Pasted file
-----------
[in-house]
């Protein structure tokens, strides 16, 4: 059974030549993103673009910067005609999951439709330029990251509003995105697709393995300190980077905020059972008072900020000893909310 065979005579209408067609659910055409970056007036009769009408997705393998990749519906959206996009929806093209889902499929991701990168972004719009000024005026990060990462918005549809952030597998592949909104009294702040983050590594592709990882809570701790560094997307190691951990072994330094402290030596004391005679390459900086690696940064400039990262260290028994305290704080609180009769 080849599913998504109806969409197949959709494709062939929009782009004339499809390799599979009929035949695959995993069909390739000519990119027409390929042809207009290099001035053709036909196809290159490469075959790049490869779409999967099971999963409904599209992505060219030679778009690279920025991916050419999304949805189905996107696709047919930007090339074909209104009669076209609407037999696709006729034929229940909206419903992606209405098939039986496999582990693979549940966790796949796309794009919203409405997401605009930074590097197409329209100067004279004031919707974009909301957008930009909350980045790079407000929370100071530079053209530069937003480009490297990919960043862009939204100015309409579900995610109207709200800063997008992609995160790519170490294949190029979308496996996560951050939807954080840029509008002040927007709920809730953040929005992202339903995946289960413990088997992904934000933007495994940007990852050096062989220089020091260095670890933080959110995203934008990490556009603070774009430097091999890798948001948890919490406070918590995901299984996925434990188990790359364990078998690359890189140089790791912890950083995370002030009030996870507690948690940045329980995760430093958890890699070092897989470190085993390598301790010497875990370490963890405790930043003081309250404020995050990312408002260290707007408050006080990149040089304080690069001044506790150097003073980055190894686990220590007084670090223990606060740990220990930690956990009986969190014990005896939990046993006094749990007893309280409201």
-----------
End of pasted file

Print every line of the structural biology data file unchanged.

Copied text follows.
[in-house]
């Protein structure tokens, strides 16, 4: 059974030549993103673009910067005609999951439709330029990251509003995105697709393995300190980077905020059972008072900020000893909310 065979005579209408067609659910055409970056007036009769009408997705393998990749519906959206996009929806093209889902499929991701990168972004719009000024005026990060990462918005549809952030597998592949909104009294702040983050590594592709990882809570701790560094997307190691951990072994330094402290030596004391005679390459900086690696940064400039990262260290028994305290704080609180009769 080849599913998504109806969409197949959709494709062939929009782009004339499809390799599979009929035949695959995993069909390739000519990119027409390929042809207009290099001035053709036909196809290159490469075959790049490869779409999967099971999963409904599209992505060219030679778009690279920025991916050419999304949805189905996107696709047919930007090339074909209104009669076209609407037999696709006729034929229940909206419903992606209405098939039986496999582990693979549940966790796949796309794009919203409405997401605009930074590097197409329209100067004279004031919707974009909301957008930009909350980045790079407000929370100071530079053209530069937003480009490297990919960043862009939204100015309409579900995610109207709200800063997008992609995160790519170490294949190029979308496996996560951050939807954080840029509008002040927007709920809730953040929005992202339903995946289960413990088997992904934000933007495994940007990852050096062989220089020091260095670890933080959110995203934008990490556009603070774009430097091999890798948001948890919490406070918590995901299984996925434990188990790359364990078998690359890189140089790791912890950083995370002030009030996870507690948690940045329980995760430093958890890699070092897989470190085993390598301790010497875990370490963890405790930043003081309250404020995050990312408002260290707007408050006080990149040089304080690069001044506790150097003073980055190894686990220590007084670090223990606060740990220990930690956990009986969190014990005896939990046993006094749990007893309280409201």